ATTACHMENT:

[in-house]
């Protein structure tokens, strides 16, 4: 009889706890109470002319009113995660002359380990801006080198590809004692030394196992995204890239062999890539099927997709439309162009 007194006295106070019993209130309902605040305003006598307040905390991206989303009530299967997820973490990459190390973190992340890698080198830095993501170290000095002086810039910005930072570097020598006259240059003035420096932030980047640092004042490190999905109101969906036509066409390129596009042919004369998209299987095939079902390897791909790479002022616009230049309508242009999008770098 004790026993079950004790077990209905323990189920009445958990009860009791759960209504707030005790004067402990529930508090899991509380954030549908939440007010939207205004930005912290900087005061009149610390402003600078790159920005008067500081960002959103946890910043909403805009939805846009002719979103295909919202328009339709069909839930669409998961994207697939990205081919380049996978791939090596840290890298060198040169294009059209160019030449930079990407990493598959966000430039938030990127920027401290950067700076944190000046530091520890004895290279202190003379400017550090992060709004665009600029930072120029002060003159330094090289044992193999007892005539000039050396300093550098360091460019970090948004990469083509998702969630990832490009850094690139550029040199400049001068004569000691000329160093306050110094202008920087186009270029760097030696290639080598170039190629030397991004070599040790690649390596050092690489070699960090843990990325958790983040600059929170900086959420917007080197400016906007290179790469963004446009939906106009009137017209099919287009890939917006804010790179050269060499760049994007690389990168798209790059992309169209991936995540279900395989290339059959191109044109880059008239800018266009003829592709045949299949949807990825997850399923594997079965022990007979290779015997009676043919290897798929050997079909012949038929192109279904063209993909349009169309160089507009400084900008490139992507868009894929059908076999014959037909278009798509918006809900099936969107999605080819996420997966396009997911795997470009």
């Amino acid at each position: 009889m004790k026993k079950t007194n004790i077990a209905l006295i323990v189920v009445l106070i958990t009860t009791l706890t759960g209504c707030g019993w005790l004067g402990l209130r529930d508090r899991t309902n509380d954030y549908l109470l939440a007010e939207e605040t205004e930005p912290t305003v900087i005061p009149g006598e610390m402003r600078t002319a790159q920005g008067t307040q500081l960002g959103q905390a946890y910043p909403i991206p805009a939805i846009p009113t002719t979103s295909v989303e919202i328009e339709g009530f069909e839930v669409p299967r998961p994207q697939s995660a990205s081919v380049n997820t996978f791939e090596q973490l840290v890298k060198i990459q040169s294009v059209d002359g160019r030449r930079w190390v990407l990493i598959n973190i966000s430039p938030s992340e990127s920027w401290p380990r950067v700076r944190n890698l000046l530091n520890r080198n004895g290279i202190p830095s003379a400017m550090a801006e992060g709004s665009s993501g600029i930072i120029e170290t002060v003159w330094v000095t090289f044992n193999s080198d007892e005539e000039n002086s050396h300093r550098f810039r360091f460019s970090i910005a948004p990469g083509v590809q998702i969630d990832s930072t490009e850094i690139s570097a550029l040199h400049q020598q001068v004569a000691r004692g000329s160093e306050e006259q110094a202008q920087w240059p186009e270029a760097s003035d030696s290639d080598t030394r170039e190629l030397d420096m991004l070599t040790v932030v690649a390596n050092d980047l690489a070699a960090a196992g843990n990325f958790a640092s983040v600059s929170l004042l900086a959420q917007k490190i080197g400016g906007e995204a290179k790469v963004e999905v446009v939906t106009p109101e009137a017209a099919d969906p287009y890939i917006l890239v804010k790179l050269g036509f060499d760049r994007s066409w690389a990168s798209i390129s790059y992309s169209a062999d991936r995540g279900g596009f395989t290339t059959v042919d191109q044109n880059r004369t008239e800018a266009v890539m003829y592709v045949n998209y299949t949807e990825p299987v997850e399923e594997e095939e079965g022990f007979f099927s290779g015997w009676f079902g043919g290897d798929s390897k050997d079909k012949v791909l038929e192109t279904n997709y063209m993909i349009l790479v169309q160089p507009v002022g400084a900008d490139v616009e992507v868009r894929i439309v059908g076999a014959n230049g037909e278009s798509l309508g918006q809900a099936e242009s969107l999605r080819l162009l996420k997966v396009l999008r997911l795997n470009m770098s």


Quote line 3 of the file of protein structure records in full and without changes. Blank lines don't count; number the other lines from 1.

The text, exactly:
């Amino acid at each position: 009889m004790k026993k079950t007194n004790i077990a209905l006295i323990v189920v009445l106070i958990t009860t009791l706890t759960g209504c707030g019993w005790l004067g402990l209130r529930d508090r899991t309902n509380d954030y549908l109470l939440a007010e939207e605040t205004e930005p912290t305003v900087i005061p009149g006598e610390m402003r600078t002319a790159q920005g008067t307040q500081l960002g959103q905390a946890y910043p909403i991206p805009a939805i846009p009113t002719t979103s295909v989303e919202i328009e339709g009530f069909e839930v669409p299967r998961p994207q697939s995660a990205s081919v380049n997820t996978f791939e090596q973490l840290v890298k060198i990459q040169s294009v059209d002359g160019r030449r930079w190390v990407l990493i598959n973190i966000s430039p938030s992340e990127s920027w401290p380990r950067v700076r944190n890698l000046l530091n520890r080198n004895g290279i202190p830095s003379a400017m550090a801006e992060g709004s665009s993501g600029i930072i120029e170290t002060v003159w330094v000095t090289f044992n193999s080198d007892e005539e000039n002086s050396h300093r550098f810039r360091f460019s970090i910005a948004p990469g083509v590809q998702i969630d990832s930072t490009e850094i690139s570097a550029l040199h400049q020598q001068v004569a000691r004692g000329s160093e306050e006259q110094a202008q920087w240059p186009e270029a760097s003035d030696s290639d080598t030394r170039e190629l030397d420096m991004l070599t040790v932030v690649a390596n050092d980047l690489a070699a960090a196992g843990n990325f958790a640092s983040v600059s929170l004042l900086a959420q917007k490190i080197g400016g906007e995204a290179k790469v963004e999905v446009v939906t106009p109101e009137a017209a099919d969906p287009y890939i917006l890239v804010k790179l050269g036509f060499d760049r994007s066409w690389a990168s798209i390129s790059y992309s169209a062999d991936r995540g279900g596009f395989t290339t059959v042919d191109q044109n880059r004369t008239e800018a266009v890539m003829y592709v045949n998209y299949t949807e990825p299987v997850e399923e594997e095939e079965g022990f007979f099927s290779g015997w009676f079902g043919g290897d798929s390897k050997d079909k012949v791909l038929e192109t279904n997709y063209m993909i349009l790479v169309q160089p507009v002022g400084a900008d490139v616009e992507v868009r894929i439309v059908g076999a014959n230049g037909e278009s798509l309508g918006q809900a099936e242009s969107l999605r080819l162009l996420k997966v396009l999008r997911l795997n470009m770098s």